Now you might need to attach this newly cut / broken frag to a new substrate. If you have got substrate attached to the polyps it is easy, use super glue and even coral putty do well as long as there are some substrate left to attach to. BUT there can always be a “mistake” where Polyps end up without any substrate, then you can use the net technique described for Sarcophyton’s to allow them to attach to new substrate. Alternatively you can even use a needle and thread to attach them. As long as they cannot move and the aquariums water quality is good. PLUS your iodine levels are within the 0.04 to 0.06 range and there are current and light, they will quickly grow onto the new substrate.
Protopalythoa and Palythoa are commonly called large button polyps. A little more care should be taken when you frag these polyps, as they are sometimes more susceptible to infection and therefore they are just short of bullet proof. But I found that if you just work hygienically they are as tough as smaller button polyps. With them I recommend you cut where there are natural gaps between the polyps even if there are too many left together. Rather be safe than sorry.
Some species of Palythoa like Palythoa caesia, Palythoa caribaeorum and Palythoa tuberculosa that form a thick solid base with polyps are called sea mat polyps. Sea mat polyps are a totally different story compared to the other polyps. Sea mat polyps tend to suffer from any damage to its base, where they tend to leach out their fluids before the colony could heal itself and wither away and die. Fragging sea mat polyps are not an easy or likely option and I have not successfully done this up to now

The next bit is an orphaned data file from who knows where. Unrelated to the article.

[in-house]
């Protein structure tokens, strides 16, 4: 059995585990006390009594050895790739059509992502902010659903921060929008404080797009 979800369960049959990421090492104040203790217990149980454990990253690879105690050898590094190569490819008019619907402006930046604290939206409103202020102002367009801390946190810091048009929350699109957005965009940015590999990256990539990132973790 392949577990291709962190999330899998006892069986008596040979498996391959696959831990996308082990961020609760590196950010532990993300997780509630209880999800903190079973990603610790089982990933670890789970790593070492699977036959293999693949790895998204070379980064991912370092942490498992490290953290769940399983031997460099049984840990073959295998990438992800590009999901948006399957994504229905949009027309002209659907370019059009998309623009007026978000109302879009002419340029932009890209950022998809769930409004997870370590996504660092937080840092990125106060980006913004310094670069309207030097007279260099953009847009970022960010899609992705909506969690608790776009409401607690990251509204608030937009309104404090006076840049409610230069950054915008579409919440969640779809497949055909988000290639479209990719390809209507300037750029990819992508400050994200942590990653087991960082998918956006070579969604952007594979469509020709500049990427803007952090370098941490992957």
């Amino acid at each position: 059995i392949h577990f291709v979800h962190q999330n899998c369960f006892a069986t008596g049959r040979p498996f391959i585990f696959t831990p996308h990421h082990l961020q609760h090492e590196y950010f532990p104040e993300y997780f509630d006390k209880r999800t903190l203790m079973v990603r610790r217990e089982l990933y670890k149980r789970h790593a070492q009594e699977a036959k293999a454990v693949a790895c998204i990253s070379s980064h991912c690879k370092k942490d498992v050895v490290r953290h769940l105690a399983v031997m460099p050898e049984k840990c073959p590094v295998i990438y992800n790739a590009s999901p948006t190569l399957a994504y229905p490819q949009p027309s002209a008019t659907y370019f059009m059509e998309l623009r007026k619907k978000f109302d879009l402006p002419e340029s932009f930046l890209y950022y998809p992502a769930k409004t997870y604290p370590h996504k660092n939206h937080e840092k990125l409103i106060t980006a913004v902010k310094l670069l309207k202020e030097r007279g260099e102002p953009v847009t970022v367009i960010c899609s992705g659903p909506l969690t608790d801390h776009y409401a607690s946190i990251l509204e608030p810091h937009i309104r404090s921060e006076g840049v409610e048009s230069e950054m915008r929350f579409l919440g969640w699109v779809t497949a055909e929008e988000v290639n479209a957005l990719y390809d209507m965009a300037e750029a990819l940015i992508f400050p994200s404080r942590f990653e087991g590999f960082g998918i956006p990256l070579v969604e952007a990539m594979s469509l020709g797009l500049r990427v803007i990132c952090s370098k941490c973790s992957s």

Isaurus polyps commonly known as snake polyps, warty sea mat, lumpy polyps or stick polyps. These corals are slow growers, much slower than the button types. Due to this slow growth fragging should only be done once the colony are well established and then not into to small colony’s.
Acrozoanthus called stick or tree polyps are the easiest. Because they are attached to thin stalks of dead gorgonians and other similar thin skeletons, they can easily be fragged by hand. This cannot lead to any problems nor do they need any further special attention except healthy feedings of good quality coral food in a medium current.